We have investigated the significance of a single measurement of risk factors for cardiovascular disease and total mortality for different time periods.
The 14 846 men (without disease) who were screened in the Oslo Health Study in 1972-73 have been followed for 33 years. Cox and logistic regression analyses were used to estimate associations between risk factors and mortality for the four time periods 0-12, 12-24, 24-33 and 0-33 years. The predictivity of Westlund's score was compared to risk score functions based on three classical and some other risk factors.
In a multivariate analysis the following there factors were the best predictors of total mortality in the period 0-12 years: total cholesterol, blood pressure and smoking. Triglycerides, glucose, body mass index, physical activity at work and little physical activity at leisure were more weakly, but consistently associated with mortality. With longer follow-up, predictivity decreased for total cholesterol and blood pressure in contrast to smoking (hazard ratio 1.41; 95% confidence interval 1.38-1.45), which also was the best discriminator between survival and death. Westlund's score performed worse than the 3-factor score. Use of a score based on eight factors did not result in a clinically significant increase in predictivity.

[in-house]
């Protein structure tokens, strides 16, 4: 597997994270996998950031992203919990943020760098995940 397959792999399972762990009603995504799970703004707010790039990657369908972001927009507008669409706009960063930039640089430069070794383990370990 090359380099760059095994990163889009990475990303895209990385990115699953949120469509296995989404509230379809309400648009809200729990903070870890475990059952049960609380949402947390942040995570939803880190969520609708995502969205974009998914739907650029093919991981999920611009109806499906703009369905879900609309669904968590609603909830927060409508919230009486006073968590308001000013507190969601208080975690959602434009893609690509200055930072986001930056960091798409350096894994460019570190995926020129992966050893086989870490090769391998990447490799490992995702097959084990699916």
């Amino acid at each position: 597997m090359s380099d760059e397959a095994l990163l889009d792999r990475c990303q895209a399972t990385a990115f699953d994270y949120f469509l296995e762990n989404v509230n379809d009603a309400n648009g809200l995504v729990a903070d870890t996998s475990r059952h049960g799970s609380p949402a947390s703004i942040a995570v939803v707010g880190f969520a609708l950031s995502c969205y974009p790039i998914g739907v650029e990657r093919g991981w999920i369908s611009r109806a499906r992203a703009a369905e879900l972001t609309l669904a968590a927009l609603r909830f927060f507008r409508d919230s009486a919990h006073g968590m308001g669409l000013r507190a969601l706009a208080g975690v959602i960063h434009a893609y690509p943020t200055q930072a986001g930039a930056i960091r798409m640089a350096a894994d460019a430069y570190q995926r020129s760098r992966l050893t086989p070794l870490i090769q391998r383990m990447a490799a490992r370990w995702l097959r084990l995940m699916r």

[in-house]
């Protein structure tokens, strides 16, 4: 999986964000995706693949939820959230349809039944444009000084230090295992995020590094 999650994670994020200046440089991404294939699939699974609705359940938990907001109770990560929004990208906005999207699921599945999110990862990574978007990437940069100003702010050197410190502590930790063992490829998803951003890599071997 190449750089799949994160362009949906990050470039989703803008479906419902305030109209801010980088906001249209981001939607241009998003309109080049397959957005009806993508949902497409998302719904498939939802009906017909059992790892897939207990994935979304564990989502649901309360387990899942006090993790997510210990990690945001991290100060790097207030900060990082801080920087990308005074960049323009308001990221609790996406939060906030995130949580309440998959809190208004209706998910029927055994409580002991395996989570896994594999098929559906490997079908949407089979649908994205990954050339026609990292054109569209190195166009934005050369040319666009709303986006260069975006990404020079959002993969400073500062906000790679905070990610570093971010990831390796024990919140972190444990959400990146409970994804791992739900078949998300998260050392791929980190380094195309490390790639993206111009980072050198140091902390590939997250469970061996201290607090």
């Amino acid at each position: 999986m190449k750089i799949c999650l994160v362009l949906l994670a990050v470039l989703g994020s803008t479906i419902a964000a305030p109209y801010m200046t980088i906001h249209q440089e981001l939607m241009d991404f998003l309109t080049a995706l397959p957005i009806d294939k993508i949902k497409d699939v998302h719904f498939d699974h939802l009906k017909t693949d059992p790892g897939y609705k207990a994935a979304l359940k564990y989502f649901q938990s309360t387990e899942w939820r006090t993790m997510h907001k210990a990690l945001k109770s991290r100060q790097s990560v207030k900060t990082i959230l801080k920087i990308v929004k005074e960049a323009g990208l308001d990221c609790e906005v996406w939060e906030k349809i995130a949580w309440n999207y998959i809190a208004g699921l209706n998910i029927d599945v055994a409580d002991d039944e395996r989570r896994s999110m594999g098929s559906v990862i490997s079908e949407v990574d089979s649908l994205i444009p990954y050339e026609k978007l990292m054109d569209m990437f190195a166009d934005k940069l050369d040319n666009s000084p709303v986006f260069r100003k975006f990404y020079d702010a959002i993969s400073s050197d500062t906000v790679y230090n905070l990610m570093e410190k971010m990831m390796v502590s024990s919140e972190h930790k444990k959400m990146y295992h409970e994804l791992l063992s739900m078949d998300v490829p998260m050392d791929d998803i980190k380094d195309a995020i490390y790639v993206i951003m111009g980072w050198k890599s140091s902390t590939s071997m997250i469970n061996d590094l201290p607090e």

The classical risk factors predicted mortality over all follow-up periods. Smoking was the most important discriminator between survival and death. The 3- factor score resulted in adequate predictivity in comparison with the 8-factor score.